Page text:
• Use only proper sliding equipment with good brakes and steering. Inner tubes and plastic discs are not recommended because they are difficult to control.
  • Many tobogganing injuries are cold-related, such as frostbite and hypothermia. Heat loss is particularly significant in children under age three because their heads account for a larger proportion of their overall body size. Children should be dressed warmly in layers.
  • After tobogganing, children should get out of wet clothes and boots quickly to prevent frostbite.
  • Young children should always be supervised by an adult. They should never toboggan alone.
  • The safest position to be in while tobogganing is kneeling. Sliding on your stomach, headfirst, offers the least protection from a head injury. Laying flat on the back increases the risk of injuring the spine or spinal cord.
  • Look out for the other guy – move quickly to the side and walk up and away from the sliding path after finishing a run.
  • Children should not toboggan at night.
  • Head injuries while sledding can be serious. A ski helmet is recommended, because they are designed for use in cold weather and for similar falls and speeds.


Some ride them for fun during winter weekends at the cottage. Others ride them to run errands for the family and get around town. The reasons for riding are different, but the risks are the same. Snowmobiling is fun, but it can also be dangerous, especially for children. Many children are seriously injured each year, sometimes fatally, by operating or riding on a snowmobile.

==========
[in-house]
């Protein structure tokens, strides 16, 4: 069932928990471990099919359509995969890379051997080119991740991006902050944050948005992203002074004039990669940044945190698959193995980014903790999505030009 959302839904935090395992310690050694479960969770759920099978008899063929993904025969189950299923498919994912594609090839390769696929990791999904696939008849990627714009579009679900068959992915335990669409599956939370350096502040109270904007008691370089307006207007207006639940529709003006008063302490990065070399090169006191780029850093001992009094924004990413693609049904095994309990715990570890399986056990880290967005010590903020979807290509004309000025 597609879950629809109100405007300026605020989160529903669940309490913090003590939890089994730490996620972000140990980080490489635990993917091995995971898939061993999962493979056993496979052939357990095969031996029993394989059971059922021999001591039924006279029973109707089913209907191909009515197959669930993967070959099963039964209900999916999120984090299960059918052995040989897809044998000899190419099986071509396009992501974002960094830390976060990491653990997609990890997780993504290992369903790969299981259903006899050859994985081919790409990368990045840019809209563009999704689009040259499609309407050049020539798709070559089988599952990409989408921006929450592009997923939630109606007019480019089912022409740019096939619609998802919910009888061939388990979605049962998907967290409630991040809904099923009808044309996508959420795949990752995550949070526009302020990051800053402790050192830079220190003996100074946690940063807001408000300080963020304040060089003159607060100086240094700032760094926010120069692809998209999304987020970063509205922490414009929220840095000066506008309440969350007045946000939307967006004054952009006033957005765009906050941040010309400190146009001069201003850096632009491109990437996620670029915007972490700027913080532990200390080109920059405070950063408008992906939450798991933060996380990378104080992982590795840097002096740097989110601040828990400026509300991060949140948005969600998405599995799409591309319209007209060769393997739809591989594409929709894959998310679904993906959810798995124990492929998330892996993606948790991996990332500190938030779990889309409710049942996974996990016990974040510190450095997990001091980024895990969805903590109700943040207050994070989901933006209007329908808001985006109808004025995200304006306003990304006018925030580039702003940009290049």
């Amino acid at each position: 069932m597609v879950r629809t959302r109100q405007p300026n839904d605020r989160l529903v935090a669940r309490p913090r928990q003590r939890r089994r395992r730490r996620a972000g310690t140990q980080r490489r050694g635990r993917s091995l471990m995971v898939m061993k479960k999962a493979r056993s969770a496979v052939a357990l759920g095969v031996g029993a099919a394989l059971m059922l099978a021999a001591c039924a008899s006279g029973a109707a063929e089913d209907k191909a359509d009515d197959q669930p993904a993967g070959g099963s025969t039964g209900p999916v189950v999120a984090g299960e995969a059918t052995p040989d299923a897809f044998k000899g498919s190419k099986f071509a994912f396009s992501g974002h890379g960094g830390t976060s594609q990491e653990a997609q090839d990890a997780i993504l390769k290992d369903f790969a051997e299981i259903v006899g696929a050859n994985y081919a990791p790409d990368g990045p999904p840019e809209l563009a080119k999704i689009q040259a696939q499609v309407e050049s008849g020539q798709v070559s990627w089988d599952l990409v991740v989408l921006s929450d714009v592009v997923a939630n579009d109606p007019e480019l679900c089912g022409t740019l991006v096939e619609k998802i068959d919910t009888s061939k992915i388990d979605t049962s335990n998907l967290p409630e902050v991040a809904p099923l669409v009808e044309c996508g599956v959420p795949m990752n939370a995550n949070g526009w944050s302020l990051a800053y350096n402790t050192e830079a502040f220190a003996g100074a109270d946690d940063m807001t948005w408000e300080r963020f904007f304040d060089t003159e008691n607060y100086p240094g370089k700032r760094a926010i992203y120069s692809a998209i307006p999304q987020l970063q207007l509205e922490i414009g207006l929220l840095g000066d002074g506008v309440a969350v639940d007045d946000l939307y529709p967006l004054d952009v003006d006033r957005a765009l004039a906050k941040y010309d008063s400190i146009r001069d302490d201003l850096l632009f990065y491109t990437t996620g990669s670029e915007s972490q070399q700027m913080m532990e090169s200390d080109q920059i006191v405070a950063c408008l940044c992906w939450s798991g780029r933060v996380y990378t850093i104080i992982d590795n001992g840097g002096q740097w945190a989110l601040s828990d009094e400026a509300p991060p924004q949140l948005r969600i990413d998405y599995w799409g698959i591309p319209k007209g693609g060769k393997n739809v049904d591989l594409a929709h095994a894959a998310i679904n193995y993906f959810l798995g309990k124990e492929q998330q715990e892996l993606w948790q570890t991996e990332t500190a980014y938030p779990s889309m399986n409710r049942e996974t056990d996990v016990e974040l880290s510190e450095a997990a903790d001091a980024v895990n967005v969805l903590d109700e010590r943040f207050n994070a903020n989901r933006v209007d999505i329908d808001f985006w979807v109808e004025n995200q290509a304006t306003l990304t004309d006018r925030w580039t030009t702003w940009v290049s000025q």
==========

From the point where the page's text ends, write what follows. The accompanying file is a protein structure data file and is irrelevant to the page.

Statistics from the Canadian Hospitals Injury Reporting and Prevention Program show that the main causes of child snowmobile-related injuries are losing control of the machine, being thrown off or colliding with an immobile object, such as a tree or another snowmobile. Children have also been seriously injured as passengers or while being towed behind a snowmobile in a tube or sled.

To keep your kids safe, Parachute recommends the following:

  • Every rider should use a snowmobile helmet on every trip.
  • Children under the age of 16 should not drive a snowmobile.
  • Children under age six should not ride as passengers on snowmobiles.
  • Avoid 'kid-sized' snowmobiles, despite their smaller size. They are still not safe for children's use.
  • Snowmobile drivers should receive instruction in the safe operation of their machine by an instructor. Contact your provincial or territorial snowmobile association.
  • Ride on trails that enforce rules and promote safe driving.
  • Never tow a person behind a snowmobile – this is a high-risk activity.

Snowmobiles are powerful and heavy machines, weighing up to 600 pounds and reaching speeds of more than 100 kilometres per hour. The size and power of snowmobiles make them inappropriate for a child's smaller body size. Manufacturers now make 'kid-sized' snowmobiles but pediatric injury experts warn against using these machines. Regardless of the size of a child, their motor skills, perception, field of vision, and judgment capabilities are not equal to those of an adult. These differences in development are the reason why we have a legal driving age for motor vehicles on a public road.

Contact your provincial or territorial snowmobile association, Ministry of Transportation, or The Canadian Council of Snowmobile Organizations at (506) 387-8960 for more information.